NLA Scores Victory: Senate Adopts Amendment Aiding Industry

Posted on September 1, 1986 by LCT Staff

In a major victory in the fight against the Gas Guzzler Tax, the U.S. Senate agreed to a National Limousine Association (NLA) sponsored amendment to the tax bill totally exempting limousine manufacturers from the Gas Guzzler Tax. This sets the stage for the final battle in the House-Senate Tax Conference which will produce the new tax bill. Under the proposed House version, the Gas Guzzler Tax would apply to a vehicle whose “unloaded” weight is 6,000 pounds or less rather than “loaded” weight under the present law. The average coachbuilder would be retroactively liable back to 1980 for approximately $500,000 per year. Moreover, in 1987 and thereafter, each limousine sold would cost the coachbuilder, and ultimately the operator, an additional $500 to $3,850 depending on gas mileage.

NLA General Counsel Jeffrey L. Berger of Finley, Kumble, Wagner, spearhaded the lobbying effort against the Gas Guzzler Tax
NLA General Counsel Jeffrey L. Berger of Finley, Kumble, Wagner, spearhaded the lobbying effort against the Gas Guzzler Tax

The NLA amendment was offered in the Senate by Senator Dan Evans of Washington State, after extensive lobbying by the NLA. According to NLA General Counsel Jeffrey L. Berger of Finley, Kumble, Wagner, who spearheaded the lobbying effort with Executive Director Cindy Littlefield, various other senators and NLA members were helpful in the passage of the amendment.

They include Senator Danforth of Missouri, contacted by Gary Dabney of DaBryan Coachbuilders; Senator Gramm of Texas, contacted by Ainslie Dencker of Allen Coachworks; Senator Long of Louisiana, contacted by Alan Fisher of London Livery Ltd.; Senator Wilson of California, contacted by Jules Kaplan of Marquis Custom Coach, and Senator Pryor of Arkansas, contacted by Danny Aldridge of Armbruster/Stageway.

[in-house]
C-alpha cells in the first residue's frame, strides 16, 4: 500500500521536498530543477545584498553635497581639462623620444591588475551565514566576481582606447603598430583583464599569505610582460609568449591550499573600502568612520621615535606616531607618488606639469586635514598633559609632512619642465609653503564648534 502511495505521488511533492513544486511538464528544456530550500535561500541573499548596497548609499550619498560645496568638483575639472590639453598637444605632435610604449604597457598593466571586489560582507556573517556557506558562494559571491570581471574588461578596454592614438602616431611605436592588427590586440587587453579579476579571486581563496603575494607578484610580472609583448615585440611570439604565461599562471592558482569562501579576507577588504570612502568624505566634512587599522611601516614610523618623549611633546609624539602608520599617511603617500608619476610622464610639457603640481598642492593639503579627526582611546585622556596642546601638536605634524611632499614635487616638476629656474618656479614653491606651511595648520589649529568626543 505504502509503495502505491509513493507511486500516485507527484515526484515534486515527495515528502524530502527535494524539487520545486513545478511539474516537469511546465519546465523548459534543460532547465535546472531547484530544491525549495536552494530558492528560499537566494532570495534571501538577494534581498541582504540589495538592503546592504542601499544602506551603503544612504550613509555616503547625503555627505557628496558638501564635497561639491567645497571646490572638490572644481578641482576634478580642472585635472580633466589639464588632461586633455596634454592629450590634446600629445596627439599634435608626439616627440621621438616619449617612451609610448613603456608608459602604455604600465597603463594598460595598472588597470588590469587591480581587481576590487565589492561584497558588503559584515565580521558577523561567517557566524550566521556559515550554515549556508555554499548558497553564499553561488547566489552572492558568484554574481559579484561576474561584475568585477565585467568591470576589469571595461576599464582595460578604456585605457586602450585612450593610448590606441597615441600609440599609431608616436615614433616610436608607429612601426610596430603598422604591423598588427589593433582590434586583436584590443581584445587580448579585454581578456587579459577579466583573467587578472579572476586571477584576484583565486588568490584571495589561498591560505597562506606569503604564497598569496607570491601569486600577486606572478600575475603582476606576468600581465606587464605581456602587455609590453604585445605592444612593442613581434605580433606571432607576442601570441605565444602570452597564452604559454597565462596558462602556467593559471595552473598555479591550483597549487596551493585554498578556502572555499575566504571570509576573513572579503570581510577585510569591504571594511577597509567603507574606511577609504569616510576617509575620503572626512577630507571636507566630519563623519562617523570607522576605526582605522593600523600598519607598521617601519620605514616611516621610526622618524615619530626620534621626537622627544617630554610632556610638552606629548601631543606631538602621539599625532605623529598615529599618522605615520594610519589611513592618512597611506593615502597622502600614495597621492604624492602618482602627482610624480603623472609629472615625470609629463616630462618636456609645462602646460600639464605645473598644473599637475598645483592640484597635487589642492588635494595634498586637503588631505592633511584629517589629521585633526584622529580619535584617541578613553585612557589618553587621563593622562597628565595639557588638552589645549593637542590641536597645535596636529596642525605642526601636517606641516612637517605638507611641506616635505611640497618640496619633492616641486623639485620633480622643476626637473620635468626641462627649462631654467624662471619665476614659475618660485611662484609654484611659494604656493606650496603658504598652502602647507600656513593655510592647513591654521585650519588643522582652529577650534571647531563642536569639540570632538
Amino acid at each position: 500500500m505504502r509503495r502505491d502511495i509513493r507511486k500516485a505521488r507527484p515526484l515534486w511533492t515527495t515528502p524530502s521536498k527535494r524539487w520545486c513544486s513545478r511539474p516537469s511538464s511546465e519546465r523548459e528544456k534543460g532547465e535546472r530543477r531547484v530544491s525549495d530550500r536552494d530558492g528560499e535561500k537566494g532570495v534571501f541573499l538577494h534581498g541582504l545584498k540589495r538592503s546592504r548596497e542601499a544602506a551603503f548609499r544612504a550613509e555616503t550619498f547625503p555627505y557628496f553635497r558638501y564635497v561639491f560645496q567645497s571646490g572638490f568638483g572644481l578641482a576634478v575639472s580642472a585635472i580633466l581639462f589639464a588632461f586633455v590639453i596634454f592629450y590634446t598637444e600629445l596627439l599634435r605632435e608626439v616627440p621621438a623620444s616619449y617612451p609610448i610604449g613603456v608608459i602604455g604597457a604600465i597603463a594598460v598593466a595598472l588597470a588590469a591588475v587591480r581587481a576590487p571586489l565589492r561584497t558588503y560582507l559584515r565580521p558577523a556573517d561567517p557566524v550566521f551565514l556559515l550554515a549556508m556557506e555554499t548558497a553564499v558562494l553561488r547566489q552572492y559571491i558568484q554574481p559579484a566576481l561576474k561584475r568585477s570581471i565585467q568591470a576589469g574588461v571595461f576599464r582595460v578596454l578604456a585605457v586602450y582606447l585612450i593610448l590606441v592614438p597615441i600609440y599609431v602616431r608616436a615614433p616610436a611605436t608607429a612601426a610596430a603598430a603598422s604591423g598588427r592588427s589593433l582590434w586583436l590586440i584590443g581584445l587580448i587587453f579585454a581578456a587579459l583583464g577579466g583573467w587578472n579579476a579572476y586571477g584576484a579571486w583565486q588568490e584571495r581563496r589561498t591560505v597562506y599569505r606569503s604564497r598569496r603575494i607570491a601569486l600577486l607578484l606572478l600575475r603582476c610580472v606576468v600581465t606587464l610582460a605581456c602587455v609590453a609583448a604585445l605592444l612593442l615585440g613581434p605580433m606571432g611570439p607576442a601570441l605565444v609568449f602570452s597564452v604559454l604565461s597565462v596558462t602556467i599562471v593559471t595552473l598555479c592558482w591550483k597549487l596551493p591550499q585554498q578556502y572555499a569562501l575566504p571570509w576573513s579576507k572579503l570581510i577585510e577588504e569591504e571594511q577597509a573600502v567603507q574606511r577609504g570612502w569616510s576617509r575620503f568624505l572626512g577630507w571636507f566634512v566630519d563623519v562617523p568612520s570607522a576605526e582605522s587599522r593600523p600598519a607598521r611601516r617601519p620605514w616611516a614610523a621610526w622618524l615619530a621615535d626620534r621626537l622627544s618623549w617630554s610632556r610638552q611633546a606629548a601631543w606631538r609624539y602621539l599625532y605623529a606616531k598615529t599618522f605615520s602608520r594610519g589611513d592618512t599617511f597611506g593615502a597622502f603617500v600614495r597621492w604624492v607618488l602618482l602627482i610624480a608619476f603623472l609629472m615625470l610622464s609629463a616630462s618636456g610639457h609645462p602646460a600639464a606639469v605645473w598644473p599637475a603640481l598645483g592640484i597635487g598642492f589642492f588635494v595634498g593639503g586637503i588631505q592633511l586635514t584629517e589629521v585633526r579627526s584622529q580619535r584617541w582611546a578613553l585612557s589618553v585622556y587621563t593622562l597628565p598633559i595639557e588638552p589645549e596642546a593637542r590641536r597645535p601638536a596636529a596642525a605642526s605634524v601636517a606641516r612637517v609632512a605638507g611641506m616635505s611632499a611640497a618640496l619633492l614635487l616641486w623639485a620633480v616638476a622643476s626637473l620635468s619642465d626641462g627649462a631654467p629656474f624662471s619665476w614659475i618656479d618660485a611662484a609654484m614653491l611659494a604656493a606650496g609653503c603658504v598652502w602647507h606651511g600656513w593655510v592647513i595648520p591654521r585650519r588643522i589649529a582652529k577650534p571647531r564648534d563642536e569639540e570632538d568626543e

The NLA amendment, written by Berger, was adopted verbatim and was one of the few amendments to the tax bill passed by the Senate. The Senate version would make the Gas Guzzler Tax inapplicable to any company that produces fewer than 10,000 cars per year and is a “manufacturer solely by reason of lengthening an existing automobile.”

An NLA fact sheet on the limousine industry served as the basis for Senator Evans’ support of the amendment. The Senator’s insightful comments in the Congressional Record of June 19, 1986 reflect the effectiveness of the NLA’s lobbying effort:

“Under current law, a number of small businesses engaged in converting standard luxury cars into stretch limousines have been determined to be ‘manufacturers “ As a result, these converters have been subject to the possibility of double taxation: once on the original production automobile, and again on the final product. Yet, these converters do not have the capability of affecting gas mileage because they do not modify the engine, drivetrain or other related mechanical parts. They merely lengthen a car on which any gas guzzler tax which would apply should have been paid. The modification made by the amendment would relieve these mostly small businesses from potential tax liability...It ensures that a limousine manufacturer does not get taxed twice by exempting those manufacturers of stretch limousines from the provisions of this amendment.”

Commenting on the Gas Guzzler

Tax as it applies to automobile manufacturers; Senator Evans humorously explained why Congress considers it necessary to change the law to cover vehicles whose “unloaded” as opposed to a “loaded” weight is less than 6,000 pounds: